Pushto language manuals provided learning aids for those new to the language. Pushto Manual (1880) by H.G. Raverty, Khazana-i-Afghani, Sawal-o-Jawab and Pushto Guide all by Maulvi Muhammad Ismail Khan, 1000 Pashto Idioms and Sentences (1899) by Capt E.H.S. Boxer, Lessons in Pakhtoo Prose Composition (1900) and First Pukhtoo Book (1901) by G.W. Gilbertson and first (1901) and second Pukhtu Manual (1907) by G. Roos-Keppel, are some of the earliest guide books on colloquial Pushto worth mentioning.

Notable writers besides Raverty and Bellew who authored books on grammar included Lt Col John C. Vaughan 1864, Rev. E. Trumpp 1873 and Maj A.D. Cox 1911 etc. H.W. Bellew in 1870 had also compiled Dictionary of Pukkto Language. In this dictionary words were traced to their roots in Persian, Arabic and Indian (Sanskrit) languages.

The groundwork it would seem should have been sufficiently covered by the learning manuals written by Raverty, Bellew and Trumpp but they focused more on elementary and fell short of addressing complex matters of construction, syntax and idiom. To fill out this deficiency Major D.L.R. Lorimer, who whilst serving with the Khyber Rifles in Landi Kotal, worked on A Syntax of Colloquial Pushto (1915), which was published by the Oxford University Press, London. While explaining the need for a new learning book, Lorimer in its preface states:

"Both Raverty and Trumpp have based their work on Pushto literature, which is a serious drawback for the average student, who wants, as speedily as may be, to acquire a working knowledge of the colloquial language. This is hardly to be gained from a study of poetry or translations from the Persian, mostly two or three hundred years old, which are affected by Persian models or Persian originals, and which have had little influence on the speech of an unliterary and illiterate people."

Sir George Roos-Keppel's name has become synonymous with the Islamia College Peshawar, which also owes its establishment to the efforts of Nawab Sahibzada Sir Abdul Qayyum Khan and Haji Turangzai. Roos-Keppel had a long administrative association with the Frontier region. He served in the capacities of Political Agent in Kurram and Khyber and later Chief Commissioner (equivalent of Governor) of NWFP. At the turn of the 20th century, he was also president of Central Committee of Examiners in Pushto. He authored The Pashto Manual in 1901 and wrote a second impression in 1907 when he was serving as Captain in the Khyber. In 1901, he also produced his own editions of Rev T.B. Hughes' Ganj-i-Pushto and Tarikh-i-Sultan Mahmud-i-Ghaznavi with their English translations, which became standard textbooks for military officers replacing the older versions.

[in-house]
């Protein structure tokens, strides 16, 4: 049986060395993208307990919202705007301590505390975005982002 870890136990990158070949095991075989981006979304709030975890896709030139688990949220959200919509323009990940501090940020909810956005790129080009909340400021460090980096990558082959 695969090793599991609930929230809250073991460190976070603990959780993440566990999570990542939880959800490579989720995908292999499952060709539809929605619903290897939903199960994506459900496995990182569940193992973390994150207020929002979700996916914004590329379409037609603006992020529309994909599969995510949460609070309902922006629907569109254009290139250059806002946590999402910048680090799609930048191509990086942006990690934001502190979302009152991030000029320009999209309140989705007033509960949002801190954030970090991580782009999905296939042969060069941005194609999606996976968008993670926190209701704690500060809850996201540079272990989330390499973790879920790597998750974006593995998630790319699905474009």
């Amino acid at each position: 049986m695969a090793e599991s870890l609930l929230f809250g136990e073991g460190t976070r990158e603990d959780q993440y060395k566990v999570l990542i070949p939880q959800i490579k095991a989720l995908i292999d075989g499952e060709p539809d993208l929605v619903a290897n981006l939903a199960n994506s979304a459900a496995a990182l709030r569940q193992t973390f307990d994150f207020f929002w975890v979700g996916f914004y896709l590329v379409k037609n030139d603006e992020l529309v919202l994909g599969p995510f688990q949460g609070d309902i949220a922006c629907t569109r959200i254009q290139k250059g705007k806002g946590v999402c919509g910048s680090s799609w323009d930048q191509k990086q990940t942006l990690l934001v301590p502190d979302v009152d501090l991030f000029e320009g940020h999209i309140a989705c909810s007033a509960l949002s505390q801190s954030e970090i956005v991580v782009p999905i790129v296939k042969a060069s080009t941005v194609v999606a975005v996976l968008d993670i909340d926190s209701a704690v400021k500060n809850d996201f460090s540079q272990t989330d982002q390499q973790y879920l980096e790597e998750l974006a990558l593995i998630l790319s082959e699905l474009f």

Roos-Keppel was well versed in Pushto and his command over the colloquial can be judged from an inaugural speech he gave in Islamia College, Peshawar, in 1913-14. A strongly built man of mixed Dutch-Swedish-English blood, he bore a thick Edwardian moustache. When Roos-Keppel came to address, he mesmerized the entire gathering by the rendering of his speech in perfect Pushto. (To give the reader an idea I must present a snippet exactly as narrated by late Dr M. Zarif of Nishterabad, the writer's maternal grandfather who was present in the audience). After the initial salutations and thanks in Pushto, he began:

"Yo wraz pah day lar teradum no zra kay may soach ooko, yarra Roos-Keppela dasay ba kha na-ee chih dalta keh yo taleemi idara jor kray shi?"

(One day while I was walking past this place, I thought to myself: my good fellow Roos-Keppel, wouldn't it be splendid to build an educational institute over this site?)

A hushed silence held the audience which was only broken when Roos-Keppel finished his speech. The echoes of 'Roos-Keppel Zindabad' followed a loud round of applause from the gathering as he received a standing ovation.

Here, it is important to point out that Roos-Keppel thought like a Pathan, for him to use the expression "yarra Roos-Keppela" - adding 'a' at the end of one's name - is significant, as it is unique to Pushto colloquial only. To hear him say that would have brought a smile on any Pathan's face and would have made the audience forget that he was a foreigner addressing them, but rather as 'one of their own.'

Sir Olaf Caroe, in The Pathans (1958) makes the following observation about Roos-Keppel:

"A very fluent speaker of their language, he could turn a proverb, point a moral, quote a poet, make a domestic allusion in perfect timing and in communion with those who heard him."

Further on, he concludes:

"More than any Englishman, if such he was, he is remembered still; he has been claimed as a sort of malik in excelsis, a Pathan among Pathans."